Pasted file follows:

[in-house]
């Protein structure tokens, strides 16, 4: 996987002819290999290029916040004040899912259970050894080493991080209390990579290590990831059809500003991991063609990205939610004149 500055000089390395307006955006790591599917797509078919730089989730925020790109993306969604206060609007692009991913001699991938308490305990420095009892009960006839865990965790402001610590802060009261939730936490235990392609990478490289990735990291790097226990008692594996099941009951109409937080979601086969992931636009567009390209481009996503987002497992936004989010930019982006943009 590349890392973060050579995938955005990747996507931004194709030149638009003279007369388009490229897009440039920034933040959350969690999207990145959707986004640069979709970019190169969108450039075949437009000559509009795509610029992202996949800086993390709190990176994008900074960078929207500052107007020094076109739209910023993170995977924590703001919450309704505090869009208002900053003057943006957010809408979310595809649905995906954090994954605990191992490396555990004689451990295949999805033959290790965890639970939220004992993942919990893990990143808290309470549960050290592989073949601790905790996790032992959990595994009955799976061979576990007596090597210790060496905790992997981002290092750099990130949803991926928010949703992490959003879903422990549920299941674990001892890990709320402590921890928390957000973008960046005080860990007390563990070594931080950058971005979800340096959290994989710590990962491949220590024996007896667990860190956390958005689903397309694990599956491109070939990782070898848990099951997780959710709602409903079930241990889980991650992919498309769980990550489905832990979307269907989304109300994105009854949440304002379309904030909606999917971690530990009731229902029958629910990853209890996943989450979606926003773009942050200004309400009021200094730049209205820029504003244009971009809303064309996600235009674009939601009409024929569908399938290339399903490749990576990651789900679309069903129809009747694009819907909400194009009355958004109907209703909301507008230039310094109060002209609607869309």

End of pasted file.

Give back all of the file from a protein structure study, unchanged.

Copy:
[in-house]
């Protein structure tokens, strides 16, 4: 996987002819290999290029916040004040899912259970050894080493991080209390990579290590990831059809500003991991063609990205939610004149 500055000089390395307006955006790591599917797509078919730089989730925020790109993306969604206060609007692009991913001699991938308490305990420095009892009960006839865990965790402001610590802060009261939730936490235990392609990478490289990735990291790097226990008692594996099941009951109409937080979601086969992931636009567009390209481009996503987002497992936004989010930019982006943009 590349890392973060050579995938955005990747996507931004194709030149638009003279007369388009490229897009440039920034933040959350969690999207990145959707986004640069979709970019190169969108450039075949437009000559509009795509610029992202996949800086993390709190990176994008900074960078929207500052107007020094076109739209910023993170995977924590703001919450309704505090869009208002900053003057943006957010809408979310595809649905995906954090994954605990191992490396555990004689451990295949999805033959290790965890639970939220004992993942919990893990990143808290309470549960050290592989073949601790905790996790032992959990595994009955799976061979576990007596090597210790060496905790992997981002290092750099990130949803991926928010949703992490959003879903422990549920299941674990001892890990709320402590921890928390957000973008960046005080860990007390563990070594931080950058971005979800340096959290994989710590990962491949220590024996007896667990860190956390958005689903397309694990599956491109070939990782070898848990099951997780959710709602409903079930241990889980991650992919498309769980990550489905832990979307269907989304109300994105009854949440304002379309904030909606999917971690530990009731229902029958629910990853209890996943989450979606926003773009942050200004309400009021200094730049209205820029504003244009971009809303064309996600235009674009939601009409024929569908399938290339399903490749990576990651789900679309069903129809009747694009819907909400194009009355958004109907209703909301507008230039310094109060002209609607869309």